Near no-no before Fenway fans gave Jake Arrieta ‘goosebumps’
|06.30.14 at 11:48 pm ET|
Jake Arrieta hasn’t always had great memories of pitching in Fenway but he’s always loved the fans and the environment. On Monday, he nearly made Fenway Park history.
Before giving up a clean single to right field to Stephen Drew on a misplaced 2-2 fastball, Arrieta was a mere four outs away from becoming just the fourth opposing pitcher to no-hit the Red Sox at Fenway since it opened in 1912 and the first since Detroit’s Jim Bunning in 1958.
“The tension kind of builds there as the fifth and sixth innings kind of approach and then it kind of subsides a little bit,” said Arrieta, who brought a perfect game into the seventh last week against the Reds at Wrigley Field. “The space around me [in the dugout] kind of increases, naturally. But yeah, another special night. It’s special to do it in this ballpark, to do something like this last week in Wrigley and then to do it here, in these two parks is pretty special.”
Arrieta finished with a career-high 120 pitches over 7 2/3 innings, picking up the win in a Cubs’ 2-0 blanking of the Red Sox Monday night.
“Most parks will have it somewhere on the board or on the Jumbotron so you sort of know,” Arrieta said. “During each inning, I might glance I have this many more to work with, and I knew the leash was going to be lengthened a little bit because of the situation. It felt like just any other day really as far as the body goes. I didn’t have to hit so I had a little more in the tank.
“We won and that’s obviously the biggest thing from tonight. We can all kind of enjoy. It was fun, a lot of fun.”
Arrieta was given a rousing standing ovation as he came off the mound immediately after losing his no-hitter in the eighth. There was still a game to be won. But that didn’t keep the fans from appreciating the effort of the right-hander.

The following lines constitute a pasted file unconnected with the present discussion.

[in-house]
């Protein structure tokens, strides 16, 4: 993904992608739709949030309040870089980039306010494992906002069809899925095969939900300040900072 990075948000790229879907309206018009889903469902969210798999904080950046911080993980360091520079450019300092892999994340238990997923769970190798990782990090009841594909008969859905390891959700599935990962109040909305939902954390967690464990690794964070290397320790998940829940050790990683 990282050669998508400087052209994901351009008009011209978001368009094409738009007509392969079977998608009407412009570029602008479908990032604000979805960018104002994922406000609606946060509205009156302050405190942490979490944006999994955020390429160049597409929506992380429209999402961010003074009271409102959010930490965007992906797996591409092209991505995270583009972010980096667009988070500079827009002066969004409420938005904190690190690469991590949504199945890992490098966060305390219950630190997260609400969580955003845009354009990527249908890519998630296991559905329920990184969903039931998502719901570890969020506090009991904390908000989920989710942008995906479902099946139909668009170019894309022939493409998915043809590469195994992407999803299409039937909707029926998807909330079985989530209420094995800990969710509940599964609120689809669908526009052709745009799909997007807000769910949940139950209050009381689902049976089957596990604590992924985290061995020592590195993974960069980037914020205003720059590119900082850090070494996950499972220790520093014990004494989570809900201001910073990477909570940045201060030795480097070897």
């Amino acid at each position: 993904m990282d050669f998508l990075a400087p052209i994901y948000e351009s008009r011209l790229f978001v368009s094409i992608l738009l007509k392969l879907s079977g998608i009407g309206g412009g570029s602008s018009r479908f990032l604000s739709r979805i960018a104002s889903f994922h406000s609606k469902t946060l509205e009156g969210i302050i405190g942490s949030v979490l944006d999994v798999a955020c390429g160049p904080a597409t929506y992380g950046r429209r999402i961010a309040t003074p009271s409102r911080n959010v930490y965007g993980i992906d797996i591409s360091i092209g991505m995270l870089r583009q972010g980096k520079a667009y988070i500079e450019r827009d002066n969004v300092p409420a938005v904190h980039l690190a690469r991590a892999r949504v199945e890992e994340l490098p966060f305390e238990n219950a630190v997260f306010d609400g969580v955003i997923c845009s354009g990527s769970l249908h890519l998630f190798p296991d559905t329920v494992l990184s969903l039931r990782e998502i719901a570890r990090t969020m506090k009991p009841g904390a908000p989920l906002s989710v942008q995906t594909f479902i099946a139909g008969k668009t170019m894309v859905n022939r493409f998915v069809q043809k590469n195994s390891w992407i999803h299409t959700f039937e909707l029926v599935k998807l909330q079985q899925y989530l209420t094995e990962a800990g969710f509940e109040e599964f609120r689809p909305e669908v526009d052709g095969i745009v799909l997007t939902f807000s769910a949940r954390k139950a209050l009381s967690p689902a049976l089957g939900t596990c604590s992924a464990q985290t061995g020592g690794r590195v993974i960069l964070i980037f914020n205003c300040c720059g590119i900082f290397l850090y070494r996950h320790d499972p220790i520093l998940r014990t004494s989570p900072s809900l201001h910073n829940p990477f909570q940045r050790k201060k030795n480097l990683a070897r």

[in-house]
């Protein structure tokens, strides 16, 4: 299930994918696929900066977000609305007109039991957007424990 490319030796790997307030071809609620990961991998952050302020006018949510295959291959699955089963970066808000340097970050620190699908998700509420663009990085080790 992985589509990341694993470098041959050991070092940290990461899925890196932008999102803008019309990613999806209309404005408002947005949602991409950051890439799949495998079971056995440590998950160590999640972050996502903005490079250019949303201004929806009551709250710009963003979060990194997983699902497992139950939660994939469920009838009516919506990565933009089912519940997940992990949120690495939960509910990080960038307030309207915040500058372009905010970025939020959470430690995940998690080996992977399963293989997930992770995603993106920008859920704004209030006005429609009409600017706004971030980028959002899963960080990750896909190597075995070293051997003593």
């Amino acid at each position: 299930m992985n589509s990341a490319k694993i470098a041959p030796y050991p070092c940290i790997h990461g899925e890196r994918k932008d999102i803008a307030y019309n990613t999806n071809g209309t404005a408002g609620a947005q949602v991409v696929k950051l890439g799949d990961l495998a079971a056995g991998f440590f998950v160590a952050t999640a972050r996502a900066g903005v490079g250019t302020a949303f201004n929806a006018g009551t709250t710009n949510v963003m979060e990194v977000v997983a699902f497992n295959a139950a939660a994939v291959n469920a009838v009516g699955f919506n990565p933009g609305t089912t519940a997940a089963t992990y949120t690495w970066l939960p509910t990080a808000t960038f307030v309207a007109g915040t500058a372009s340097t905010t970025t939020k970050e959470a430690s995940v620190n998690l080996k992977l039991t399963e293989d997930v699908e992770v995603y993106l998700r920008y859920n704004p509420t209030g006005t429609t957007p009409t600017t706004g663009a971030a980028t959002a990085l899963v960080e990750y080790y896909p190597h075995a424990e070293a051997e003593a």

“Something like that in Fenway is pretty rare for an opposing team so yeah, I got some goosebumps there and that’s kind of why you play this game, for moments like that. I’m just very thankful to be a part of something like that and to get another win feels good.”
Arrieta’s manager, Rick Renteria, was even more effusive about the Fenway fans.
“That was some kind of awesome. I tip my cap to everybody because that was some show of respect. That was awesome.”
As for the fateful seventh pitch to Drew in the eighth, Arrieta said the pitch was good but the location wasn’t.
“It was supposed to down and away heater,” Arrieta said. “I got a little lazy and pulled it and left it pretty much middle-middle [in the strike zone] and he put a good swing on it, so he definitely deserved it.”
Was Arrieta aware as the game entered the last three innings?
“Yeah, I was aware,” he said. “Stuff was still good and was strong throughout, and that was the most important thing. Same stuff just everything was down and when you’re able to be down [in the strike zone] with multiple pitches, they can’t guess on anything and they have to be aware of multiple pitches in any given count. I did a good job of that.”
Arrieta was making his first start at Fenway since April 10, 2013 with the Orioles, when he lasted just five innings, allowing three hits and three runs before leaving the game after just 69 pitches. Lifetime, Arrieta was 0-1 with a 7.15 ERA in two previous starts and three overall appearances before Monday’s gem.
“My last start here wasn’t very good so it was nice to kind of get that out of my memory and just move forward,” Arrieta said. “Coming here is always special to me because I love Boston, the city is great, the park is amazing and the fans are great. Even as an opposing player, I can still appreciate that, the interaction that the fans have from start to finish in every game. It’s just fun to be a part of.”
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